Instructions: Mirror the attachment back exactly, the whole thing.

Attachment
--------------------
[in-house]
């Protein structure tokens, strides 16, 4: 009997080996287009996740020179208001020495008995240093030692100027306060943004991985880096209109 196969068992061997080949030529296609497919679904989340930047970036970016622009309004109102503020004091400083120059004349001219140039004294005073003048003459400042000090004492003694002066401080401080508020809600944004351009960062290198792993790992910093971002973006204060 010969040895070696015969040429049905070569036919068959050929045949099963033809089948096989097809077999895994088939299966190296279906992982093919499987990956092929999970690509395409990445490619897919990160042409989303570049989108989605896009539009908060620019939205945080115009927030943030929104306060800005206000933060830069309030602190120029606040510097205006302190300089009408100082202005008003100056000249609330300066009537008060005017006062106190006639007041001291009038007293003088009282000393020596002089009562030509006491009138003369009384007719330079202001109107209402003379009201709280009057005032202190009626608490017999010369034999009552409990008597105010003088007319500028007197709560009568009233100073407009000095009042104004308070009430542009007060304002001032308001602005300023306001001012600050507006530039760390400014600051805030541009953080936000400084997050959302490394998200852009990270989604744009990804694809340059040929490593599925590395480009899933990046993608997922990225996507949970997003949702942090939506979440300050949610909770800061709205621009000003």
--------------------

[in-house]
């Protein structure tokens, strides 16, 4: 009997080996287009996740020179208001020495008995240093030692100027306060943004991985880096209109 196969068992061997080949030529296609497919679904989340930047970036970016622009309004109102503020004091400083120059004349001219140039004294005073003048003459400042000090004492003694002066401080401080508020809600944004351009960062290198792993790992910093971002973006204060 010969040895070696015969040429049905070569036919068959050929045949099963033809089948096989097809077999895994088939299966190296279906992982093919499987990956092929999970690509395409990445490619897919990160042409989303570049989108989605896009539009908060620019939205945080115009927030943030929104306060800005206000933060830069309030602190120029606040510097205006302190300089009408100082202005008003100056000249609330300066009537008060005017006062106190006639007041001291009038007293003088009282000393020596002089009562030509006491009138003369009384007719330079202001109107209402003379009201709280009057005032202190009626608490017999010369034999009552409990008597105010003088007319500028007197709560009568009233100073407009000095009042104004308070009430542009007060304002001032308001602005300023306001001012600050507006530039760390400014600051805030541009953080936000400084997050959302490394998200852009990270989604744009990804694809340059040929490593599925590395480009899933990046993608997922990225996507949970997003949702942090939506979440300050949610909770800061709205621009000003």